The Liverpool Fringe Festival is a chance for writers, directors and actors – both old and new – to come together to create some work that is everything from laugh-a-minute, to hard-hitting and emotional. It gives companies a chance to see how their new writing fares in the public eye, as well giving a first-time writer the chance to dip their toes wearily into the murky world of fringe theatre. So with that, we look at Last Appointment, a show developed by John Mc and formed through first-hand encounters of survivors of familial childhood abuse and other horrifying crimes in the same vein.
So, without insulting the victims and families of those affected, does Last Appointment serve as a ghastly look into the world that abuse victims have to live within… Or does it need refining to be able to deliver the hard-hitting punch to the gut the unaffected public so deserve in being thrown face to face with these shocking subjects?
The Casa is one of the medium-sized spaces in terms of performance space for the Fringe this year, but it proves to be too big at times for the duo of Damien Rowe and Mairi-Claire Kennedy. The stage itself is set to one side of the audience and given the amount of space on the opposing side of the room, the action feels somewhat hemmed in and one-dimensional at points. Sadly, this theme continues throughout the action, as the boiling point a show like this promises never really gets past tepid.
Now, forgive me for being too honest so early on, but I hate to dance around the issues at hand with a piece of theatre that has such potential, especially with such a subject that has the impact to be so powerful. So, as the old adage goes: ‘on with the show.’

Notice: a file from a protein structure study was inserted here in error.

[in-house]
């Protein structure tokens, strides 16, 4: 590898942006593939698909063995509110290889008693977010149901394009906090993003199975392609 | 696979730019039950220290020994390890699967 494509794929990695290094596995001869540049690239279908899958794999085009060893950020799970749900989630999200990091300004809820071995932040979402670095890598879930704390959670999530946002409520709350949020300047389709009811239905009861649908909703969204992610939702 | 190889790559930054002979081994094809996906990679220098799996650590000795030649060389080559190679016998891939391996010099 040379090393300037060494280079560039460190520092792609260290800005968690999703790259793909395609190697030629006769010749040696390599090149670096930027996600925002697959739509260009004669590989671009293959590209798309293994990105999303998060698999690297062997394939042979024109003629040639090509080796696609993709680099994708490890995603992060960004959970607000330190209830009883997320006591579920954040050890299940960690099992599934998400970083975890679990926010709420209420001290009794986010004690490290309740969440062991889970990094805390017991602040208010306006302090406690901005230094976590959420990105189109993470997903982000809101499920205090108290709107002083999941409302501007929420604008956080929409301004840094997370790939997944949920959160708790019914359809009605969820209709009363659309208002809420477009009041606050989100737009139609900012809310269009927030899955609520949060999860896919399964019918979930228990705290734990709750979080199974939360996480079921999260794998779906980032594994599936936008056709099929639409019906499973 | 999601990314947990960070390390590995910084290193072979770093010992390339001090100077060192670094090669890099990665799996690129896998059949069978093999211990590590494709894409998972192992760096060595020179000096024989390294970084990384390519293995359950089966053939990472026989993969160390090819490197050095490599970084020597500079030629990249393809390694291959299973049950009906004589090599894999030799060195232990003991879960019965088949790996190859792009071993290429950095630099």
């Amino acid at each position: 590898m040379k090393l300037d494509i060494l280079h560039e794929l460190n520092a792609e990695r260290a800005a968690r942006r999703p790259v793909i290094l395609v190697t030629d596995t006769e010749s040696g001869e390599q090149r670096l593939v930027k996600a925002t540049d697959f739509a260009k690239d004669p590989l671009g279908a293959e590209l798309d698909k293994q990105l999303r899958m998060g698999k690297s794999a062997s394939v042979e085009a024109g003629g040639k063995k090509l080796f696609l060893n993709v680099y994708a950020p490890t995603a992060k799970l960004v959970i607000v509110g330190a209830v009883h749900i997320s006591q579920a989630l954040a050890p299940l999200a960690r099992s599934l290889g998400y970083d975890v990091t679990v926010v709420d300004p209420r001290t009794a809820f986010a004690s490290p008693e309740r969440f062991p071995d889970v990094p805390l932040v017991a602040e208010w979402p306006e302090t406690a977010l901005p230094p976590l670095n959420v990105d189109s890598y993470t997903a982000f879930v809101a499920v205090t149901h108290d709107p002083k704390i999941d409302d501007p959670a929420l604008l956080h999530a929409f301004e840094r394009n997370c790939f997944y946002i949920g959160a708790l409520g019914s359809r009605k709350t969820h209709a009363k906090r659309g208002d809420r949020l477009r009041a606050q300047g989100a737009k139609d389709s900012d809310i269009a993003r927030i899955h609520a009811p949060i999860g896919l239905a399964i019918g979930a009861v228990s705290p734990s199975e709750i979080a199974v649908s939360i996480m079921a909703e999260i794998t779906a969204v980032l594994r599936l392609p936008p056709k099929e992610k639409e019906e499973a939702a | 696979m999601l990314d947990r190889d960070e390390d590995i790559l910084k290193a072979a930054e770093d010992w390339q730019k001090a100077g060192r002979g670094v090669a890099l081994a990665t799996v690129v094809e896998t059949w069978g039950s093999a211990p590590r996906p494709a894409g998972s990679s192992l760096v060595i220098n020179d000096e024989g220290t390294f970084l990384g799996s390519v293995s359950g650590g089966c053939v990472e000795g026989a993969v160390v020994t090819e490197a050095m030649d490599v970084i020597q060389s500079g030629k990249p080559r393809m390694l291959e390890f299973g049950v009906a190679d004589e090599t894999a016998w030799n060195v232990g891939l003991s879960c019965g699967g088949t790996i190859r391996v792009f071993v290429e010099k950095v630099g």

The piece of writing itself has legs, that’s for sure. A piece with this much tragedy is almost impossible to not give any nod of potential to. Sadly, as is so often the case with fringe theatre at the minute, the writing is very much ‘tell, not show.’ What I mean by this is as follows: the best thing to feel as an audience member, is to be drip-fed information and be trusted to be given just enough of a clue so as to be able to piece the information together themselves and not be told what the twist/mystery/pivotal information is. This keeps the audience salivating for more and wanting to be able to figure out the plot for themselves. Last Appointment though, does not do this in the writing. It is too quick to pull the different pieces of information together and present it to the audience in a shiny gift-wrapped bow for the audience to admire. In other words, the audience are told what and how the piece should be put together, and don’t become invested in the piece as a result. This takes away from the atmosphere that the script and everyone involved in the production are working so hard to create.